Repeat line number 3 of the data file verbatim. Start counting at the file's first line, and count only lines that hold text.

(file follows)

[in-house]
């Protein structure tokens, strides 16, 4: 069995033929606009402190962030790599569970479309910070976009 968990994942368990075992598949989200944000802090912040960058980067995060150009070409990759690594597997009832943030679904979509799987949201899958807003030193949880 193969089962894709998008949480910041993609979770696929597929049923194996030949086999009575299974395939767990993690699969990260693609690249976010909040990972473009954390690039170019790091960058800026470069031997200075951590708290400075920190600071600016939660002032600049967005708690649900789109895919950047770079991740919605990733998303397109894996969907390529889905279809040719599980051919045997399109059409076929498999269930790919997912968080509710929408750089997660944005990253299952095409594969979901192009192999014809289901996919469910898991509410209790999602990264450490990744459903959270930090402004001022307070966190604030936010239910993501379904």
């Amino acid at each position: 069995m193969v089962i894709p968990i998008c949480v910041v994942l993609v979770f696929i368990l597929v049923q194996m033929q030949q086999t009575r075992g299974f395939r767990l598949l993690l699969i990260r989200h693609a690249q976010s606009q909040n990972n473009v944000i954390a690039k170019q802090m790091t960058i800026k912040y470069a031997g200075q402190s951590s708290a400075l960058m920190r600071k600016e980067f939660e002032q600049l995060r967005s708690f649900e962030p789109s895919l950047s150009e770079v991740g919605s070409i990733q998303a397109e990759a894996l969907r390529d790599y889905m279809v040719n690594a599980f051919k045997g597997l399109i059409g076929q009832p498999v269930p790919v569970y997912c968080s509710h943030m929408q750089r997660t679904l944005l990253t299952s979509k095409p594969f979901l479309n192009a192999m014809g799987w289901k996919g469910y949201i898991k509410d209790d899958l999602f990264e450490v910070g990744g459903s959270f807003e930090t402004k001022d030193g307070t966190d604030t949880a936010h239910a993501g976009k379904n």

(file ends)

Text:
């Amino acid at each position: 069995m193969v089962i894709p968990i998008c949480v910041v994942l993609v979770f696929i368990l597929v049923q194996m033929q030949q086999t009575r075992g299974f395939r767990l598949l993690l699969i990260r989200h693609a690249q976010s606009q909040n990972n473009v944000i954390a690039k170019q802090m790091t960058i800026k912040y470069a031997g200075q402190s951590s708290a400075l960058m920190r600071k600016e980067f939660e002032q600049l995060r967005s708690f649900e962030p789109s895919l950047s150009e770079v991740g919605s070409i990733q998303a397109e990759a894996l969907r390529d790599y889905m279809v040719n690594a599980f051919k045997g597997l399109i059409g076929q009832p498999v269930p790919v569970y997912c968080s509710h943030m929408q750089r997660t679904l944005l990253t299952s979509k095409p594969f979901l479309n192009a192999m014809g799987w289901k996919g469910y949201i898991k509410d209790d899958l999602f990264e450490v910070g990744g459903s959270f807003e930090t402004k001022d030193g307070t966190d604030t949880a936010h239910a993501g976009k379904n």